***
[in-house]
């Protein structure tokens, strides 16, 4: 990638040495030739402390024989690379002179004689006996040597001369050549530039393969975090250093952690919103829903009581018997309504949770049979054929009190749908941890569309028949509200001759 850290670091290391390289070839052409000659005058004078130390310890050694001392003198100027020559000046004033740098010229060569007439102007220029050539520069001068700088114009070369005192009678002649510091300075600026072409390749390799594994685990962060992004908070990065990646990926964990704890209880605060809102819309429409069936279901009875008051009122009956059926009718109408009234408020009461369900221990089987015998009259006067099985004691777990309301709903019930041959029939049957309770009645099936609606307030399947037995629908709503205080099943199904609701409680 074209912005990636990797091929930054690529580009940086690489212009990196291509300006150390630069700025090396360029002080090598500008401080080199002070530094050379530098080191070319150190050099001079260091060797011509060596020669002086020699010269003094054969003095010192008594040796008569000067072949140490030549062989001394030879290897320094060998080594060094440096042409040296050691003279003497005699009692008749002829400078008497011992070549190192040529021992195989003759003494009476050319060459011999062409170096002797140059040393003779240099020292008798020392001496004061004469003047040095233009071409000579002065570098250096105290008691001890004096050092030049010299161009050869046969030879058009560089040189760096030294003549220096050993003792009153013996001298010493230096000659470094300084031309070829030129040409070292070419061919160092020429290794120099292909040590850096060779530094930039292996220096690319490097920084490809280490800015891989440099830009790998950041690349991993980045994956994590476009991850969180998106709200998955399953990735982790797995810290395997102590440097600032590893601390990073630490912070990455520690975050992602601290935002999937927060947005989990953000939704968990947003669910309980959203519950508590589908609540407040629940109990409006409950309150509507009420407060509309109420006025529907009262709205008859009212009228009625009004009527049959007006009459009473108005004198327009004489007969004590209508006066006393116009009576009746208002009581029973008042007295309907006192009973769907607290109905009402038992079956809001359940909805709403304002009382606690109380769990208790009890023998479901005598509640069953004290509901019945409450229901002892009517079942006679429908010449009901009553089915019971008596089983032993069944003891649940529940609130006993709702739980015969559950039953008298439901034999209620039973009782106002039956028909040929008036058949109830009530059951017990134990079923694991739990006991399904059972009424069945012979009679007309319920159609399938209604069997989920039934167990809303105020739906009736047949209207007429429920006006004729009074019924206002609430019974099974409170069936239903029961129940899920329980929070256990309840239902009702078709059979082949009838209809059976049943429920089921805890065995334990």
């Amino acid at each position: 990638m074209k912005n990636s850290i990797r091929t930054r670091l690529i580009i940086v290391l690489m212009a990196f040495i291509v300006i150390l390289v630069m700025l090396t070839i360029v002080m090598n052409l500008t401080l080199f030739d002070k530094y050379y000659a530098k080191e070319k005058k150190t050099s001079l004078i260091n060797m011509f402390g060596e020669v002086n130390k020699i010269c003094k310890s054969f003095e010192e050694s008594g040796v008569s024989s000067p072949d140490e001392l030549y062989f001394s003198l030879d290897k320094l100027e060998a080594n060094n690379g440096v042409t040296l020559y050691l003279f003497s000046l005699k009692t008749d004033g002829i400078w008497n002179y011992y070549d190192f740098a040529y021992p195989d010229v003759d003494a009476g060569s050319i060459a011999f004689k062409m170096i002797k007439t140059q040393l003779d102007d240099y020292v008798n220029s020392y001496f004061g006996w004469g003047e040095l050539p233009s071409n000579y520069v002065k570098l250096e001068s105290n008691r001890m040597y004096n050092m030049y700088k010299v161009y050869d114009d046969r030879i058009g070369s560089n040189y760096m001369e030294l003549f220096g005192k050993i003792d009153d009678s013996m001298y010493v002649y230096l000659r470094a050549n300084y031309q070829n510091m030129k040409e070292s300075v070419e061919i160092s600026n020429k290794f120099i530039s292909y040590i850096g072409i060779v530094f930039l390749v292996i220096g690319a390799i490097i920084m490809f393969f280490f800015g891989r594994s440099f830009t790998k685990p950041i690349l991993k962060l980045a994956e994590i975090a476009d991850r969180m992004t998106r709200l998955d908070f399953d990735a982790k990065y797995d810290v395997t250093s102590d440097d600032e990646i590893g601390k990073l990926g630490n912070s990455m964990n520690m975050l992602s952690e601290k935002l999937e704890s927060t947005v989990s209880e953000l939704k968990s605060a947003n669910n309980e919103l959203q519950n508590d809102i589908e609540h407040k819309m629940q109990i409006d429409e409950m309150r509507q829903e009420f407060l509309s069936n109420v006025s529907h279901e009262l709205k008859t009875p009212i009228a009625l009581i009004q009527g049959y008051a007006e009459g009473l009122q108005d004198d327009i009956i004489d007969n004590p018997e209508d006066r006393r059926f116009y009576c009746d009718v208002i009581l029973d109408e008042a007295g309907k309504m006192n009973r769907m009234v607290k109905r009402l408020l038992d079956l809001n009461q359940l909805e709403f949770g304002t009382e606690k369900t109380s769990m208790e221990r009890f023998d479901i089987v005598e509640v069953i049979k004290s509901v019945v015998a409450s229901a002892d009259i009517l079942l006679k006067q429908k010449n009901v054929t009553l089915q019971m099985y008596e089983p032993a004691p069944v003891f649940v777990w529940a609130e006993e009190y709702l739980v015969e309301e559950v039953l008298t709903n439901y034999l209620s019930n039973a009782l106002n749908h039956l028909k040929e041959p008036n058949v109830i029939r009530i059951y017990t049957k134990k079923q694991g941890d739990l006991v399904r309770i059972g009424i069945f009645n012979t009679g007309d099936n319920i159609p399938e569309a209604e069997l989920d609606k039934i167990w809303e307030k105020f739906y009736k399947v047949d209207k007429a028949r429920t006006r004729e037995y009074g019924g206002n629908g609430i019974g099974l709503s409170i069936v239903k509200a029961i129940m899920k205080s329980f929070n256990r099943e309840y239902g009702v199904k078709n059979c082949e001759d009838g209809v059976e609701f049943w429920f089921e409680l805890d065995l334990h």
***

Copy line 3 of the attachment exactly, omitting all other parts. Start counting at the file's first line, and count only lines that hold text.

């Amino acid at each position: 990638m074209k912005n990636s850290i990797r091929t930054r670091l690529i580009i940086v290391l690489m212009a990196f040495i291509v300006i150390l390289v630069m700025l090396t070839i360029v002080m090598n052409l500008t401080l080199f030739d002070k530094y050379y000659a530098k080191e070319k005058k150190t050099s001079l004078i260091n060797m011509f402390g060596e020669v002086n130390k020699i010269c003094k310890s054969f003095e010192e050694s008594g040796v008569s024989s000067p072949d140490e001392l030549y062989f001394s003198l030879d290897k320094l100027e060998a080594n060094n690379g440096v042409t040296l020559y050691l003279f003497s000046l005699k009692t008749d004033g002829i400078w008497n002179y011992y070549d190192f740098a040529y021992p195989d010229v003759d003494a009476g060569s050319i060459a011999f004689k062409m170096i002797k007439t140059q040393l003779d102007d240099y020292v008798n220029s020392y001496f004061g006996w004469g003047e040095l050539p233009s071409n000579y520069v002065k570098l250096e001068s105290n008691r001890m040597y004096n050092m030049y700088k010299v161009y050869d114009d046969r030879i058009g070369s560089n040189y760096m001369e030294l003549f220096g005192k050993i003792d009153d009678s013996m001298y010493v002649y230096l000659r470094a050549n300084y031309q070829n510091m030129k040409e070292s300075v070419e061919i160092s600026n020429k290794f120099i530039s292909y040590i850096g072409i060779v530094f930039l390749v292996i220096g690319a390799i490097i920084m490809f393969f280490f800015g891989r594994s440099f830009t790998k685990p950041i690349l991993k962060l980045a994956e994590i975090a476009d991850r969180m992004t998106r709200l998955d908070f399953d990735a982790k990065y797995d810290v395997t250093s102590d440097d600032e990646i590893g601390k990073l990926g630490n912070s990455m964990n520690m975050l992602s952690e601290k935002l999937e704890s927060t947005v989990s209880e953000l939704k968990s605060a947003n669910n309980e919103l959203q519950n508590d809102i589908e609540h407040k819309m629940q109990i409006d429409e409950m309150r509507q829903e009420f407060l509309s069936n109420v006025s529907h279901e009262l709205k008859t009875p009212i009228a009625l009581i009004q009527g049959y008051a007006e009459g009473l009122q108005d004198d327009i009956i004489d007969n004590p018997e209508d006066r006393r059926f116009y009576c009746d009718v208002i009581l029973d109408e008042a007295g309907k309504m006192n009973r769907m009234v607290k109905r009402l408020l038992d079956l809001n009461q359940l909805e709403f949770g304002t009382e606690k369900t109380s769990m208790e221990r009890f023998d479901i089987v005598e509640v069953i049979k004290s509901v019945v015998a409450s229901a002892d009259i009517l079942l006679k006067q429908k010449n009901v054929t009553l089915q019971m099985y008596e089983p032993a004691p069944v003891f649940v777990w529940a609130e006993e009190y709702l739980v015969e309301e559950v039953l008298t709903n439901y034999l209620s019930n039973a009782l106002n749908h039956l028909k040929e041959p008036n058949v109830i029939r009530i059951y017990t049957k134990k079923q694991g941890d739990l006991v399904r309770i059972g009424i069945f009645n012979t009679g007309d099936n319920i159609p399938e569309a209604e069997l989920d609606k039934i167990w809303e307030k105020f739906y009736k399947v047949d209207k007429a028949r429920t006006r004729e037995y009074g019924g206002n629908g609430i019974g099974l709503s409170i069936v239903k509200a029961i129940m899920k205080s329980f929070n256990r099943e309840y239902g009702v199904k078709n059979c082949e001759d009838g209809v059976e609701f049943w429920f089921e409680l805890d065995l334990h």